The Party of Justice and Development (PJD) was officially formed in 1998, out of the Unity and Reform movement, and became a political force when it won 42 out of 295 seats in the 2002 national legislative elections. The PJD accepts the monarchy’s legitimacy and acts within the state’s political fabric. It steers clear of any criticism of the wider political system and focuses on social issues such as corruption, education, and the place of women within society, as stressed by Abdelilah Benkirane, the present secretary-general of the PJD and prime minister: “We are a political party which inscribes itself in the framework of the Moroccan state and its constitution. We are not a revolutionary movement.”

On March 12, 2000, the PJD rallied against the proposed family law on religious grounds. Although the PJD’s anti-reform demonstration may seem to pit Islamist activism and women’s rights in strong opposition, the public and engaged presence of Islamist women has contributed to constructing a more complex feminist expression. Therefore voices that are perceived as diverging began to exhibit fluid political subjectivities. According to Zakia Salime, women have occupied a central position in the Islamist countermobilisation. She describes the 2000 march as “a movement moment that enables us to explore the contradictions and tensions but also the intersections among the feminist and the Islamist women’s movements” She thus complicates the Islamist-feminist binary by underscoring the interconnections between these movements and the ways they have shaped each other’s discourses.

Constructing a more formal presence within the political public sphere has increased the party’s popularity, which had a positive effect on the following elections in 2002. In the following year of 2003, the bombings of Casablanca took place. The bombings were used by the leftist parties to discredit the PJD and accuse it of having a hand in terrorism, as stated in a report titled Political Islam and the Moroccan Arab Spring. According to the same report, Saaddine El Othmani (a PJD member and the former minister of foreign affairs) responded:

We know this accusation arose because the Party is a new political actor that quickly became one of the five largest parties in Moroccan politics. … We tried not to respond in turn, choosing instead to wait until the difficult time passed, for the benefit of the Moroccan people. We engaged other actors in internal talks and it soon became clear to the government that the PJD could play an important role in marginalising extremism in Moroccan society.

Khalid Bekkaoui and Ricardo Laremont similarly note that “the state held the PJD as ‘morally responsible’ for the bombing and sought to undermine the party by preventing it from fielding candidates at more than 18 percent of the 1,544 municipalities in elections held during October 2003.”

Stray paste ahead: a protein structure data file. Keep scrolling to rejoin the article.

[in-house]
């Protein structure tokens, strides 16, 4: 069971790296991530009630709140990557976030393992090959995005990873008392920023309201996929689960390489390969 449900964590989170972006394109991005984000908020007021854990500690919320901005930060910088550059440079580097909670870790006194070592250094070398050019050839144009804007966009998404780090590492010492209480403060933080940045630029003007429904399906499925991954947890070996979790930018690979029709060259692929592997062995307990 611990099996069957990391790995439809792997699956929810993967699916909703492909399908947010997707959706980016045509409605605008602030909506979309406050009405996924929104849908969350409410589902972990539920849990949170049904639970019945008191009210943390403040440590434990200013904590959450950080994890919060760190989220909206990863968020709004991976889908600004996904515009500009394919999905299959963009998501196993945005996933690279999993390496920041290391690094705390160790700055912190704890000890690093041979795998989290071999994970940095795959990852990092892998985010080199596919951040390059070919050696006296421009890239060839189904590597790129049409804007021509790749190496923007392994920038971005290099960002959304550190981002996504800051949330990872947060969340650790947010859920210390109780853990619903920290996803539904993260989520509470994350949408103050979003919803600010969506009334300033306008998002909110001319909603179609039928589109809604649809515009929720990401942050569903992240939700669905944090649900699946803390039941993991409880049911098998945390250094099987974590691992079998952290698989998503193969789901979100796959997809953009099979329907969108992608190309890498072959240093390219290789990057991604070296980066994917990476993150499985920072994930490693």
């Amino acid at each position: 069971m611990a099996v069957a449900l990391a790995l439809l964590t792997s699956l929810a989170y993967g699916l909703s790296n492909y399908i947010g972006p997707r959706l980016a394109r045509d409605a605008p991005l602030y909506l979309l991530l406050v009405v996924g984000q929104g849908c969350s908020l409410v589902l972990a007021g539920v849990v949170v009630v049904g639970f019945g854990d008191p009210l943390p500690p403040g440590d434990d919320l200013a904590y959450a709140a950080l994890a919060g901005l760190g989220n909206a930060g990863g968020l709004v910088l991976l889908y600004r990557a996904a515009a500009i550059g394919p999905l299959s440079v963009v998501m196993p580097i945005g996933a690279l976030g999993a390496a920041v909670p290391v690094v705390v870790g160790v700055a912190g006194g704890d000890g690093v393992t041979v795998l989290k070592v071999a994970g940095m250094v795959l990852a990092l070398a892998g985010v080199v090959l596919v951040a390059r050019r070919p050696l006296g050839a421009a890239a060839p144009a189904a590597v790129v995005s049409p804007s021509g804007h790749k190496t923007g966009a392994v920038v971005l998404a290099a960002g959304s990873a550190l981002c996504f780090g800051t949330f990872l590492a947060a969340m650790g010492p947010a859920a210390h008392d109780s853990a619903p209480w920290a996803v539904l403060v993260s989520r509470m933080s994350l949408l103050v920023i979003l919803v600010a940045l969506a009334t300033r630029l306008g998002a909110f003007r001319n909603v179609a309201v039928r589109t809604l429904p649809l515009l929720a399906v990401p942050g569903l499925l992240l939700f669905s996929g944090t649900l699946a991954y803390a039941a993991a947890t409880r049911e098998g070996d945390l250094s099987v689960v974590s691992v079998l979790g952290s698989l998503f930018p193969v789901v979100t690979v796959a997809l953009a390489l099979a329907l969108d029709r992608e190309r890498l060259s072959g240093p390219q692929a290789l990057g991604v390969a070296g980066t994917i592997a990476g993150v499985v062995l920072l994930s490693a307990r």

But soon afterward, the PJD came to be tolerated more. Despite its Islamist leanings, the authors explain, the PJD grew to be seen as an important element in maintaining religious and political diversity in the country; “its existence was therefore considered necessary, especially because of the traditional political parties’ failure in attracting youth to their ranks. Tolerating the PJD was seen as a strategy to undercut the influence of and attraction to radical Islam and globalized fundamentalist ideologies”

The PJD promotes women’s participation as significant political actors; this has involved the creation of women’s networks that are engaged in activism to promote women’s roles within an Islamic paradigm, while being open to global discourses on women’s rights. The women’s networks have engaged in different activities, which include providing structured instruction in religion as well as literacy classes. They also promote women’s social and economic independence and empowerment and engage in national and international debates on women’s rights and the role of the Moroccan Family Code (the mudawwana) in this respect. Women participate in the political process not only as voters and party members but also as elected and appointed representatives. While progress has been made to increase their political representation, there is still a disproportionate absence of women from the political process, which means that women’s participation has not necessarily translated into equality.